Health authorities have declared a red alert in Peru's northern Amazon jungle region following the outbreak of an "very aggressive" dengue strain that has killed 14 people and sickened thousands.
Dengue is endemic to the jungle region, but until now Peru has largely dealt with the American strain of the disease.
Now authorities are facing "a new variety that we did not know in Peru and that probably entered from Brazil via the Amazon," Health Minister Oscar Ugarte told local reporters on Tuesday.
Some 13,000 people have been infected and at least 1,600 people have been hospitalized for treatment, a health official in Loreto, in northeastern Peru, told AFP. At least 14 people have died since the start of the year.
There is no vaccine for dengue, a mosquito-borne viral disease.
A senior Loreto health official, Hugo Rodriguez, told AFP that this dengue strain is known as the Asian-American variety, and unlike the American variety produces severe shock among victims.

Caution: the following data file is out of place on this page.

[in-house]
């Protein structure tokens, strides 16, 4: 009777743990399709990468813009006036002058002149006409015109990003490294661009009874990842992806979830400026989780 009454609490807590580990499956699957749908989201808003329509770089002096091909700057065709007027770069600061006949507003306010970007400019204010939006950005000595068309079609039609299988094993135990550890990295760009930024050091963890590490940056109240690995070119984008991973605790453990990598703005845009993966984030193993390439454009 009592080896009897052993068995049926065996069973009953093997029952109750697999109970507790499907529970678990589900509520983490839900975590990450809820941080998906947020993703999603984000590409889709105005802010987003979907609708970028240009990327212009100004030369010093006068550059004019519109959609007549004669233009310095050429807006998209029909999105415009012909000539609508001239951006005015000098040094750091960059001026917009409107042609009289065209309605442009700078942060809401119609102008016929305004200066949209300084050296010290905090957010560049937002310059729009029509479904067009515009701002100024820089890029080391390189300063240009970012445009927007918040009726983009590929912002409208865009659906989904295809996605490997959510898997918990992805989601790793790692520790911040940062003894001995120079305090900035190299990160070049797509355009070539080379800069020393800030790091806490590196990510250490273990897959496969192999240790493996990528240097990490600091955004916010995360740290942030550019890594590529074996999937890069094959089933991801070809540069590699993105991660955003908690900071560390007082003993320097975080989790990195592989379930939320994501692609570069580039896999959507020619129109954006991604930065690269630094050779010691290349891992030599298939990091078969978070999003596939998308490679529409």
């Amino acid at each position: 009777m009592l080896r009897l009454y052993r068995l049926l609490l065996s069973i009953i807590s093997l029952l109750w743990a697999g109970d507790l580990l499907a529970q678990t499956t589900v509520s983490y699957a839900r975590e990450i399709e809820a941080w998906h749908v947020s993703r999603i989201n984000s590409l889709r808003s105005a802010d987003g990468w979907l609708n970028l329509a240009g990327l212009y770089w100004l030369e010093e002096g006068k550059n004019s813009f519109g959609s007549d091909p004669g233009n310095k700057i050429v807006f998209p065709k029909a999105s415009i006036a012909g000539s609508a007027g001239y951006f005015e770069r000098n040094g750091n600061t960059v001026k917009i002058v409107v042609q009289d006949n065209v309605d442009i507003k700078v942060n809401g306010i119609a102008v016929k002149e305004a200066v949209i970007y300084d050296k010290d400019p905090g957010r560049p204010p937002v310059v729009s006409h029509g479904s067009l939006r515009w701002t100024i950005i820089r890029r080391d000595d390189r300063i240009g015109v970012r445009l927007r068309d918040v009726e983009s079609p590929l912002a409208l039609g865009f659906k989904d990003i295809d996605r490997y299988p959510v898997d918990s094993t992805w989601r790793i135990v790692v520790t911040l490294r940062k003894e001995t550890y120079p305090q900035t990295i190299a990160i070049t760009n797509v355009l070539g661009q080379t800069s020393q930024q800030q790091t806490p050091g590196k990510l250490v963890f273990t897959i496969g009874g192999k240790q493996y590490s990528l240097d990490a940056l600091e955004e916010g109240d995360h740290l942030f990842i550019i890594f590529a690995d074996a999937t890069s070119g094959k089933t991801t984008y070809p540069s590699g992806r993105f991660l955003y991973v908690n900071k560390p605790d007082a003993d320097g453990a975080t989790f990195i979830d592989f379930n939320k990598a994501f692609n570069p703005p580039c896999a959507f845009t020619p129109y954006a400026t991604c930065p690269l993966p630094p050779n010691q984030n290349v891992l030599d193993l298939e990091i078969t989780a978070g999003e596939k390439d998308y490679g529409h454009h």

"It is a combination of both varieties," Rodriguez said, describing the strain as "very aggressive."
Health officials in Iquitos, Peru's main city on the Amazon river located some 1,000 kilometers (620 miles) north of Lima, has launched a fumigation program in an attempt to diminish the number of mosquitos.
The virus can result in deadly fevers, especially among children: half of those killed were minors.
Dengue has become a serious problem in South America.
Eight people have died of dengue since December in Bolivia, all in the Amazonian Beni region.
In Paraguay, the disease has killed five people since the start of the year, President Fernando Lugo said.
Nearly 125,000 cases were reported in Venezuela in 2010, nearly twice the figure from the previous year.
Dengue deaths are also up considerably in Brazil, local officials said, while 93 people died of dengue in Colombia in the first semester of 2010.
The disease killed nearly 1,200 people across Latin America in 2010, according to Pan American Health Organization figures.